According to the company’s comment, in order to be able to continue to provide remote support services to our customers in a secure manner, we have established new procedures to be followed until such time as we are sure that there are not further intrusions into the Telvent network and that all virus or malware files have been eliminated.

Joe Stewart, director of malware research at Dell Secure Works and an expert on targeted attacks, said the Web site and malware names cited in the Telvent report map back to a Chinese hacking team known as the “Comment Group”. In July, Bloomberg News published an in-depth look at the Comment Group and its many years of suspected involvement in deploying sophisticated attacks to harvest intellectual property and trade secrets from energy companies, patent law firms and investment banks.

 

Reference:

“Chinese Hackers Blamed for Intrusion at Energy Industry Giant Telvent.” Krebs on Security      RSS. 26 Sept. 2012. Web. 6 Nov. 2014. <http://krebsonsecurity.com/2012/09/chinese-    hackers-blamed-for-intrusion-at-energy-industry-giant-telvent/>

Week-9

What is FAIR?

         Every business is at risk to a certain level. AS Information security professionals, we are tasked with ensuring that our business’s information is protected. We need a method of determining how much risk exists and what is an appropriate level of resources in order to protect business. One of the popular and standard frameworks for analyzing information risk is FAIR.

       FAIR (Factor Analysis of information Risk) is an industry standard risk model for Information security and Operational risk. FAIR model specializes in financially derived results tailored for enterprise risk management. FAIR has been widely accepted and used within the Finance, Government, Healthcare and retail industries.

The outcomes are more cost-effective information risk management, greater credibility for the information security profession, and a foundation from which to develop a scientific approach to information risk management.

FAIR allows organizations to:

  •  Speak in one language concerning their risk
  •  Consistently study and apply risk to any object or asset
  •  View organizational risk in total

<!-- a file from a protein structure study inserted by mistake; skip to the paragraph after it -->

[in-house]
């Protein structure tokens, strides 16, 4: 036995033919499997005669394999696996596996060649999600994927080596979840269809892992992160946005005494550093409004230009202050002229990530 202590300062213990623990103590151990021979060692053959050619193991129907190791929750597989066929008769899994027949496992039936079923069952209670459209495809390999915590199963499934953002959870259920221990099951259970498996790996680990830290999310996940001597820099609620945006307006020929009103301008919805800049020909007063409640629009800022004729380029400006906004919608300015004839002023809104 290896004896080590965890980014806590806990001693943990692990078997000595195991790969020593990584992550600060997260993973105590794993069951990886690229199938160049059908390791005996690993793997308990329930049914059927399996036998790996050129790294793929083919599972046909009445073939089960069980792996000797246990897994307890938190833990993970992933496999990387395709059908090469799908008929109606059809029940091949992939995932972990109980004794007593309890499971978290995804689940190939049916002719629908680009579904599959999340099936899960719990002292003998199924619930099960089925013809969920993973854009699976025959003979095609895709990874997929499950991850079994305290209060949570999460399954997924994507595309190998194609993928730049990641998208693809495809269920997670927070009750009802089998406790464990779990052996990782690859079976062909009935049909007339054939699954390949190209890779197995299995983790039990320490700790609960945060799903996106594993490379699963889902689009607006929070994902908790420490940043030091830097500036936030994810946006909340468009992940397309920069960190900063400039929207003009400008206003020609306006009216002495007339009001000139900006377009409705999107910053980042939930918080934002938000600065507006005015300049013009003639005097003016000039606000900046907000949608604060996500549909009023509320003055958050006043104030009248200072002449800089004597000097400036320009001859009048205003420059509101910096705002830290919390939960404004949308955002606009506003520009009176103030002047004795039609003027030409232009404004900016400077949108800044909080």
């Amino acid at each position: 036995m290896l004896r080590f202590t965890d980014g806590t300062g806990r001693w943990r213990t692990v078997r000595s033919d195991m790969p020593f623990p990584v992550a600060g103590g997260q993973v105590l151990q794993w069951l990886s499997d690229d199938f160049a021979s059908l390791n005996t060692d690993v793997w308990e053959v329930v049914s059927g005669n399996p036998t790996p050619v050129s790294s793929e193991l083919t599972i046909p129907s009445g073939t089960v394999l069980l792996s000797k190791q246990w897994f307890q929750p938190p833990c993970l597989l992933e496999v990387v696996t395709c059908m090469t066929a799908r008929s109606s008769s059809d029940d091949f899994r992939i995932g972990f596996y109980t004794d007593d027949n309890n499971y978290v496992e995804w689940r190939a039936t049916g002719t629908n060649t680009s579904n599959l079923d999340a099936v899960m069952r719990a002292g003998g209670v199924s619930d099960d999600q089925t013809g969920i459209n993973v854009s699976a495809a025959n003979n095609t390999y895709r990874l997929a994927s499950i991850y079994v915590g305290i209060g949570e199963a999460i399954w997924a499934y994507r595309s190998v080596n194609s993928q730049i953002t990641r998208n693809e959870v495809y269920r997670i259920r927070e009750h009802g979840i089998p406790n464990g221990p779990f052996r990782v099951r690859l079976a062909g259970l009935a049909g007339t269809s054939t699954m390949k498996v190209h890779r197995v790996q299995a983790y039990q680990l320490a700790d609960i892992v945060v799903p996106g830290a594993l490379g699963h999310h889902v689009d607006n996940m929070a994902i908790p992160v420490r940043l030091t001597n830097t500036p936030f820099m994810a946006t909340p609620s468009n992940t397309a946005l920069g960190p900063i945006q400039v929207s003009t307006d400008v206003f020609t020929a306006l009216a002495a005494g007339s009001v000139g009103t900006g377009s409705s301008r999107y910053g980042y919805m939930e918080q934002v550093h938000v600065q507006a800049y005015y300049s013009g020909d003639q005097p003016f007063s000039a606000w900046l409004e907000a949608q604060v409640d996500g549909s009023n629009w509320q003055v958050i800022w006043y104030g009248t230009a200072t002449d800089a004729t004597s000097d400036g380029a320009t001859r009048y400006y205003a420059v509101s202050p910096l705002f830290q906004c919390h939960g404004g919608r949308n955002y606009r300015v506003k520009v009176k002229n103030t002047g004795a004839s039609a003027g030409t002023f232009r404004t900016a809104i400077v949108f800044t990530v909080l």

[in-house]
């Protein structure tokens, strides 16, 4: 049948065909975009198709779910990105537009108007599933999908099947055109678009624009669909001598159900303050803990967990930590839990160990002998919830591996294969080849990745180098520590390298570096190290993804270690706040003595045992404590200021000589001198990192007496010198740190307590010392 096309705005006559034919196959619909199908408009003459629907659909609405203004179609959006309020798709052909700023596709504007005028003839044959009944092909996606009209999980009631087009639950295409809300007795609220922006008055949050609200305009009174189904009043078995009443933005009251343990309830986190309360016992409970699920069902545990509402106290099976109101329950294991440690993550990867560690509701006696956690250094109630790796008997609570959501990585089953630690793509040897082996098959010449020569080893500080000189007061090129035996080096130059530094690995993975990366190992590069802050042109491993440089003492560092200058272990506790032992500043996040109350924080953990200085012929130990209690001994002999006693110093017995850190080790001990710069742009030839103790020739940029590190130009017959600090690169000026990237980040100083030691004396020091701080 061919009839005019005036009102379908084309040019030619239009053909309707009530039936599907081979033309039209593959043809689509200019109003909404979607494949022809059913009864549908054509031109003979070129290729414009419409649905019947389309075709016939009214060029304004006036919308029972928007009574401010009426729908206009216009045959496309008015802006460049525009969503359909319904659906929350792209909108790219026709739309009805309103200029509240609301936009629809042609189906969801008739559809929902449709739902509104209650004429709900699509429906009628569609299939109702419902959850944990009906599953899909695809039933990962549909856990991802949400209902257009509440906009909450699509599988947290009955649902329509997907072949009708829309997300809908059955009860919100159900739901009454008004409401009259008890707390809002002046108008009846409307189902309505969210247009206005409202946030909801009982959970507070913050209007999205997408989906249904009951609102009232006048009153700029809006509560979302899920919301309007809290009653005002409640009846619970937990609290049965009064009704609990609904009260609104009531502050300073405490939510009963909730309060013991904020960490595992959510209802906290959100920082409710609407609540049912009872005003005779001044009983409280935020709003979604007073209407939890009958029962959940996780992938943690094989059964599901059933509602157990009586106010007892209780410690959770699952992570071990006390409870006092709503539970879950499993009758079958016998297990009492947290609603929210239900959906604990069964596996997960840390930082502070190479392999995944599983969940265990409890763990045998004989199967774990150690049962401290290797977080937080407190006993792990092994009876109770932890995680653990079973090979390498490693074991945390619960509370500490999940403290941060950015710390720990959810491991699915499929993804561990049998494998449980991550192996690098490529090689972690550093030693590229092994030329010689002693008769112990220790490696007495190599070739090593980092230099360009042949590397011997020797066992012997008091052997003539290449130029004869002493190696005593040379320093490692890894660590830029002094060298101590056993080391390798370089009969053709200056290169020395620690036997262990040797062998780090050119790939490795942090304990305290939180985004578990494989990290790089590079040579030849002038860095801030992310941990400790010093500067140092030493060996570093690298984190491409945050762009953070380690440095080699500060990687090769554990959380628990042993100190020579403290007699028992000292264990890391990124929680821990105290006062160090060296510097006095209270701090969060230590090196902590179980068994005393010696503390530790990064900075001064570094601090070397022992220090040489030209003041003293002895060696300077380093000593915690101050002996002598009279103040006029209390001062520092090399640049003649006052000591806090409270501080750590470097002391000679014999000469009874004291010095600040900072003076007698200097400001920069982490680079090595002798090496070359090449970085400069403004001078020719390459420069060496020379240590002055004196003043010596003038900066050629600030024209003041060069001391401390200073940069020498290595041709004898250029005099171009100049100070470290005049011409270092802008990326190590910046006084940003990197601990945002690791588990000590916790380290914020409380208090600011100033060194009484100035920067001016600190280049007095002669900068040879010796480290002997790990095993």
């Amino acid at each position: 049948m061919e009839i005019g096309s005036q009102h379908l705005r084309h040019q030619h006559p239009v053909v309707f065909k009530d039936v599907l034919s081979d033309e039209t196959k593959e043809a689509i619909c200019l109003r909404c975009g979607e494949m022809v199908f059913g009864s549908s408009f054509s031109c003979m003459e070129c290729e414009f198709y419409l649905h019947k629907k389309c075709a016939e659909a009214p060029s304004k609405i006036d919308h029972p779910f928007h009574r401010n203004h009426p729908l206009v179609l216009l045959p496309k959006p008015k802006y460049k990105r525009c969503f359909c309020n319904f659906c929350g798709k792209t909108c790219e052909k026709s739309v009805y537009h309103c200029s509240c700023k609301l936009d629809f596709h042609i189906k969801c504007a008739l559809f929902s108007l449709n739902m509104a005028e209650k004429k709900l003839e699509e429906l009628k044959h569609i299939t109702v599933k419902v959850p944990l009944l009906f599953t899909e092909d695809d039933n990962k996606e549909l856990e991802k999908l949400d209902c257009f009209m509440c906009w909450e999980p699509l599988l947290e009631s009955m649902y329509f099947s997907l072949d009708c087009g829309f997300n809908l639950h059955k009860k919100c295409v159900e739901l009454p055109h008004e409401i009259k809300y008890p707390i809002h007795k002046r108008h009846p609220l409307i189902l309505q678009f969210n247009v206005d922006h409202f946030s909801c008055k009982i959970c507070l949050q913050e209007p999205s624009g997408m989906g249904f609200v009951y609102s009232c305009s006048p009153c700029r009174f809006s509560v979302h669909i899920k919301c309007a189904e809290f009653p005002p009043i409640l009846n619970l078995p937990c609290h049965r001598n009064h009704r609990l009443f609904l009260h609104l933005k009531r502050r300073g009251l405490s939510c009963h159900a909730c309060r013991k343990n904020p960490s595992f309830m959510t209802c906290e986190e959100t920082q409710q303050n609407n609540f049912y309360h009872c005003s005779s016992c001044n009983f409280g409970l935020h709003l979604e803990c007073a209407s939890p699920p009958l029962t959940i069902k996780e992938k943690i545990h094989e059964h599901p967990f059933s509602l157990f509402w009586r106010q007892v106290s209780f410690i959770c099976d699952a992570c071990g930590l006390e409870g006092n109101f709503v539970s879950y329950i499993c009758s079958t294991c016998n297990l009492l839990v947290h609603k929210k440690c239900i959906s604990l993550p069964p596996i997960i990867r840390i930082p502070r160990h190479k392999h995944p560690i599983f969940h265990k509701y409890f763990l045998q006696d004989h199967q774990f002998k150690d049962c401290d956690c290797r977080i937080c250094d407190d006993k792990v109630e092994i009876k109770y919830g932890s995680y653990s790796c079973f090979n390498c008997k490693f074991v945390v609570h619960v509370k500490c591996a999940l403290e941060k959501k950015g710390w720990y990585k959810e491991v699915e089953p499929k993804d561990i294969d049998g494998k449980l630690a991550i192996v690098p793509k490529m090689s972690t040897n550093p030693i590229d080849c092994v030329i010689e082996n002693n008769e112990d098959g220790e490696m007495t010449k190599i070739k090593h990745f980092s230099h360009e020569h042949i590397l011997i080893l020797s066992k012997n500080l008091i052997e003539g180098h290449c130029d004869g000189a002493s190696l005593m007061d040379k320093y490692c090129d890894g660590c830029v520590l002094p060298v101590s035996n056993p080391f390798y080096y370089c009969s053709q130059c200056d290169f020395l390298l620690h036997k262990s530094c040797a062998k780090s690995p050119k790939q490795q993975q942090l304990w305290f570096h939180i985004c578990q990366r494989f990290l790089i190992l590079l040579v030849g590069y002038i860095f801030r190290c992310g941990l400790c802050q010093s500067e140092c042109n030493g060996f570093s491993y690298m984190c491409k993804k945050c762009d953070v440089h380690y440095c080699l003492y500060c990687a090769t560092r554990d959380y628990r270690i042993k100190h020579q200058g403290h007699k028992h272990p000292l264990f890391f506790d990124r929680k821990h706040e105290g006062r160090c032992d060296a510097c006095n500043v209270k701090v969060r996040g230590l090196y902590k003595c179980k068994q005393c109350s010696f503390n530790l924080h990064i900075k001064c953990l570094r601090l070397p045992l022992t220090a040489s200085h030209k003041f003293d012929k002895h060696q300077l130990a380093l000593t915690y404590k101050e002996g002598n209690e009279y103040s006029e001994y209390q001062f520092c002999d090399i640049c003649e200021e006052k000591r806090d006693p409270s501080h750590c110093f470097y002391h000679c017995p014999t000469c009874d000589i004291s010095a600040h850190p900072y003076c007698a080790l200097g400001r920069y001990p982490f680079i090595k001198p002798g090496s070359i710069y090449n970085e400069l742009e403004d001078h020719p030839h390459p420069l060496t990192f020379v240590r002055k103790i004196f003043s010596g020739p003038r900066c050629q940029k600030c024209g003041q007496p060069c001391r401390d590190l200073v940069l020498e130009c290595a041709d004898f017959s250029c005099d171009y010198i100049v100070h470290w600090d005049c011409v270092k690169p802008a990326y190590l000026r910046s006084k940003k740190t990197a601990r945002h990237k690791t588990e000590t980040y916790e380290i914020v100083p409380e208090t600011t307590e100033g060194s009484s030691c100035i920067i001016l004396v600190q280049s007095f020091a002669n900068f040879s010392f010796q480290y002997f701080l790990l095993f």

•  Challenge and defend risk decisions using an advanced risk model
  •  Understand how time and money will impact your security profile

 

Reference:

Exploring F.A.I.R (Factor Analysis of Information Risk). (2009, January 29). Retrieved October 30, 2014, from http://www.infosecramblings.com/2009/01/28/exploring-fair-factor-analysis-of-information-risk/

What is FAIR? (n.d.). Retrieved October 30, 2014, from http://www.cxoware.com/what-is-fair/

 

 

 

Week 8

Technical Hardware Failure

Threats are changing all the time. Project team should keep on updating their project for various reasons where threats are among one. Each identified threat must be further examined to determine its potential to affect the targeted information asset. This helps to understand threats and their potential effect. There are various types of threats which includes

  • Compromise to intellectual property
  • Deviations in quality of service from service providers.
  • Espionage or trespass
  • Forces of nature
  • Human error or failure
  • Information extortion
  • Sabotage or vandalism
  • Software attacks
  • Technical hardware failures or errors
  • Technical software failures or errors
  • Theft

Hardware failure or errors are one of the key reasons for failure of a company. In April 15, 2014, a network hardware failure lead to a major outrage that crashed most of the Commonwealth Bank’s network around the country. Investors who used the bank’s CommerSec share-trading platform complained that it was down early in the day affecting business (ABCNEWS). This is just an example that shows hardware failure can lead to a bigger loss in revenue and customer appreciation.

Hardware stores your main programs and data. It is the hardware whose failure hurts the most. Sometimes, it may cause permanent data loss, and some of these can rather hard to figure out. Some of the hardware errors are:

 

  • Memory Errors: With so many Systems today runs without error detection or correction on their system memory, there is a chance of memory error corrupting the data on the hard disk. It is rare but it does happen. It is always good to keep eye on the system periodically.
  • System Timing Problems: Setting the timing for memory or cache access too aggressively or using hard disk interface transfer mode that is too fast for the system or device can cause data loss. This is something that is not taken seriously until something happens.